Wash. to keep climate course but still debating route

Source: Debra Kahn, E&E reporter • Posted: Tuesday, February 16, 2016

At the upper leftmost corner of the country, Washington is charting its own climate course.

Washington officials are forging ahead with proposals to curb greenhouse gas emissions from power plants, despite the setback that the Supreme Court dealt this week to landmark regulations from U.S. EPA.

Gov. Jay Inslee (D) said Wednesday that he would keep working on compliance with EPA’s Clean Power Plan, as well as his own state-level rule to limit emissions from all large industrial sources.

“Here in Washington state we are unfortunately already seeing the harmful impacts of climate change, and we will continue to take steps that reduce carbon and to lead the nation in clean energy,” he said in a statement. “The EPA’s Clean Power Plan remains a crucial tool to ensure that every state must do its part, and to empower them to do so.”

As well as Inslee’s Clean Air Rule, state lawmakers are also pursuing more-tailored efforts to wean individual power companies off coal-fired electricity, while citizen groups are considering multiple ballot initiatives to tax carbon. It’s not clear yet how all of the policies might interact.

“It’s like a four-ring circus,” said Philip Jones, a commissioner on the Washington Utilities and Transportation Commission, in an interview yesterday. “We have all this stuff going on. It’s hard to keep it straight, but we’re going to continue to move forward.”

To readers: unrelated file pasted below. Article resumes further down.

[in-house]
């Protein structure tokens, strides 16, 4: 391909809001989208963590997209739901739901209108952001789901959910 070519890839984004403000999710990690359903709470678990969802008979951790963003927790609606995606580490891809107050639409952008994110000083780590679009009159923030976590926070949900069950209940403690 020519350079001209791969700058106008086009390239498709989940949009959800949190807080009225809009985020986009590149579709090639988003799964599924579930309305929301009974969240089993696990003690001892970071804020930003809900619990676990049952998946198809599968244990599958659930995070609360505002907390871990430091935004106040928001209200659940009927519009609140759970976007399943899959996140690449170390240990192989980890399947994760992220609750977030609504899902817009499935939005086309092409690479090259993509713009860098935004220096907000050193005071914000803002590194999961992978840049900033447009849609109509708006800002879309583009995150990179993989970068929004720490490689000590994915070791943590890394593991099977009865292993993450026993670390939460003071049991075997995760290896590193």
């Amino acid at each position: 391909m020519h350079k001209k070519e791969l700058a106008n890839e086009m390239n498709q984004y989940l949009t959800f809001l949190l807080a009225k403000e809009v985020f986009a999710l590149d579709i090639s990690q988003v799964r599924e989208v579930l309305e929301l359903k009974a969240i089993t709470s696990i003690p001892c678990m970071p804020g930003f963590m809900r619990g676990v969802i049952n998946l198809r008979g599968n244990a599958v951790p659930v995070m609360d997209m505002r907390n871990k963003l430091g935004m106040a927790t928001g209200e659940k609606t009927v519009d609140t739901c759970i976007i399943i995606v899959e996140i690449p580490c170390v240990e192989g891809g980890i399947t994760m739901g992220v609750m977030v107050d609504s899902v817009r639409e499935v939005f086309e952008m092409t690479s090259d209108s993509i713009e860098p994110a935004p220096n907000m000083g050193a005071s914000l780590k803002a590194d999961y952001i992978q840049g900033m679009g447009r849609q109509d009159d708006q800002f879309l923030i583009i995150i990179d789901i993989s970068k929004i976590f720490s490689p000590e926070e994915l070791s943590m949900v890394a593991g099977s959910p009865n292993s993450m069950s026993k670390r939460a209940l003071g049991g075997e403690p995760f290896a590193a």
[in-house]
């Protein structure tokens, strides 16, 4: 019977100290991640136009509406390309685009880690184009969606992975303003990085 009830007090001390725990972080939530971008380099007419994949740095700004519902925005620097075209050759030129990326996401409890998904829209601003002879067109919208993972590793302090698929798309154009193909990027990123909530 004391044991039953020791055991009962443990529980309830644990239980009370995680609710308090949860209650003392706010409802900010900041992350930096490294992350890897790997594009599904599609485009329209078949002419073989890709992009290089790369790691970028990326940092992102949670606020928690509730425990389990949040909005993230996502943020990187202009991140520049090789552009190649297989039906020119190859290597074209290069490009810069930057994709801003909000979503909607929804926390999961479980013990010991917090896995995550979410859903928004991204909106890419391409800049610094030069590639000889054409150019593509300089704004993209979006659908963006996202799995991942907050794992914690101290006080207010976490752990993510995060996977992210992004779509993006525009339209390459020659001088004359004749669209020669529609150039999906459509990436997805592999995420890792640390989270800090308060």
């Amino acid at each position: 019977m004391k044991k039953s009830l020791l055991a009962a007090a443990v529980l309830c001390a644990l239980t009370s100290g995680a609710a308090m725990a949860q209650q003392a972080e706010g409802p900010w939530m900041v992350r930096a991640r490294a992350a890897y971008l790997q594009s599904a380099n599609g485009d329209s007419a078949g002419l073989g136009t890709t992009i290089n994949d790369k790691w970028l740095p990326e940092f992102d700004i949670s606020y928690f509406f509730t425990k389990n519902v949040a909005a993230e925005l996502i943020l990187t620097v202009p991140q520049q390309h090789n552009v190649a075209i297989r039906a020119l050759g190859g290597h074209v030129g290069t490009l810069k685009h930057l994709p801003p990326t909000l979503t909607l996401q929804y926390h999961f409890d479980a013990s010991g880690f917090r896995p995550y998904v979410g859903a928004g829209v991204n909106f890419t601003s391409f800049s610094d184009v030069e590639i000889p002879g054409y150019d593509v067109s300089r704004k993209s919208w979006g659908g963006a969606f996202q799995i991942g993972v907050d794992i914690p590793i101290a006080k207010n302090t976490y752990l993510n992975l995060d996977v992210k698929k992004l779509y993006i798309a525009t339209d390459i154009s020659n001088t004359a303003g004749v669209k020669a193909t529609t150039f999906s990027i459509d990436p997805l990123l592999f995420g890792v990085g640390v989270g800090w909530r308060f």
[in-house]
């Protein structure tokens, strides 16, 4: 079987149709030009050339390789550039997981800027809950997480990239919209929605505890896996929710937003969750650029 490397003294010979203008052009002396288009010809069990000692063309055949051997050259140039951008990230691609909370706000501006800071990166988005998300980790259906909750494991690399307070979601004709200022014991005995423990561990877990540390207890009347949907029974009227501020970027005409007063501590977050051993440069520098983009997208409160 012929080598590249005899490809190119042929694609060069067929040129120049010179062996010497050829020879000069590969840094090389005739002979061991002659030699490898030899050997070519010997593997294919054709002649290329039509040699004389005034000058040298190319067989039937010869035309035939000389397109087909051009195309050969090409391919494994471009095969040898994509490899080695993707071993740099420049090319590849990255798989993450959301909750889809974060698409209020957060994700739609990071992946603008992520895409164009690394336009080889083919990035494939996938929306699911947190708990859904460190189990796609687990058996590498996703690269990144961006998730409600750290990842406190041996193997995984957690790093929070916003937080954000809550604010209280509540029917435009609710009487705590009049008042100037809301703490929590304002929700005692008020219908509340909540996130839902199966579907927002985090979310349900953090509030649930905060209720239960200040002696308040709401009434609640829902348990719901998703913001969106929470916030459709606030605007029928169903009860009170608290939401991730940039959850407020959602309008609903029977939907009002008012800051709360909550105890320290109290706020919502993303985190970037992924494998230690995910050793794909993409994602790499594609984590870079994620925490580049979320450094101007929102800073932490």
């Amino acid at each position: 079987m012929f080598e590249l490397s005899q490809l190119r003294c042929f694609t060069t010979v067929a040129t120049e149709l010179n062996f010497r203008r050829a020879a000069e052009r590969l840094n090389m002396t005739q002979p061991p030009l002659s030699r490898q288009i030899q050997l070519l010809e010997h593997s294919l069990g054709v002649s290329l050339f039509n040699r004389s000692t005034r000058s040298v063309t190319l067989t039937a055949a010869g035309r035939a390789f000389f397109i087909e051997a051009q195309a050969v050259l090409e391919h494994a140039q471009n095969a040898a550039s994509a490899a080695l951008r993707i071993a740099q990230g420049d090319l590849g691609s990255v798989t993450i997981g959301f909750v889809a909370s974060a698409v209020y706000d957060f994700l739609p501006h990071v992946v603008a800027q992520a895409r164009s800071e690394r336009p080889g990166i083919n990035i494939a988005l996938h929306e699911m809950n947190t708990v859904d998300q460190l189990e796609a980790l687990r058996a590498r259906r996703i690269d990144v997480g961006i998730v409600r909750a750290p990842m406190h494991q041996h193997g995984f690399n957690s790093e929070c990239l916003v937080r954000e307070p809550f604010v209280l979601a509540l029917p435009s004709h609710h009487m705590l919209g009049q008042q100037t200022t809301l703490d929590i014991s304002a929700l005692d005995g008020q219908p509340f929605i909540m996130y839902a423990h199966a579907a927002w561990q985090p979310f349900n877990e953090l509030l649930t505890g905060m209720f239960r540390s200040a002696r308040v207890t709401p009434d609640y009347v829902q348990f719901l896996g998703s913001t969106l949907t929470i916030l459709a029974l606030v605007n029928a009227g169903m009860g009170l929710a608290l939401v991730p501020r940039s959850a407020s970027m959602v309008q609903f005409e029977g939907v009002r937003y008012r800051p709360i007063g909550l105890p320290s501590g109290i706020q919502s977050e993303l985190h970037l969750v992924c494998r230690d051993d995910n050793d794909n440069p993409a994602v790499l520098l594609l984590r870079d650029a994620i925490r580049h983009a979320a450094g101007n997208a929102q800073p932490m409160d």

Whatever happens, Washington is in good shape to meet its 2030 target under EPA’s Clean Power Plan of a 37.2 percent reduction in carbon emissions. It gets about 70 percent of its electricity from hydropower — giving it the lowest retail electricity rates in the country — and has 11 power plants that fall under EPA’s rule, 10 of them natural gas-fired.

The only coal-fired plant is TransAlta’s Centralia plant, which accounts for more than half of the state’s power-sector carbon emissions. It’s already scheduled to shut down or convert to natural gas by 2025.

“The Clean Power Plan target for Washington is almost certainly way higher than the emissions will be in Washington, under any circumstance,” said Noah Long, director of the Natural Resources Defense Council’s Western Energy Project.

“The question in Washington is largely one of state law, state ambition and goal on carbon, and then state interest and brainwork for participating in a larger program with other states,” he said.

A plan like no other

Inslee released a draft rule for greenhouse gases last month unlike any other jurisdiction so far.

Rather than a cap-and-trade program for emissions, as neighboring California and several other states have settled upon, Inslee’s Department of Ecology proposed subjecting emitters of more than 100,000 tons per year of carbon to a 5 percent reduction every three years. The program would initially cover about 70 facilitiesstatewide, including refineries, landfills and aerospace manufacturers, in addition to power plants. It would ratchet up to cover smaller and smaller emitters.

Rather than setting a statewide cap and creating allowances that are distributed at state-run auctions, the program allows emitters to comply with their individual caps by submitting pollution allowances from other programs, including California’s emissions market and the Regional Greenhouse Gas Initiative (RGGI) in the Northeast.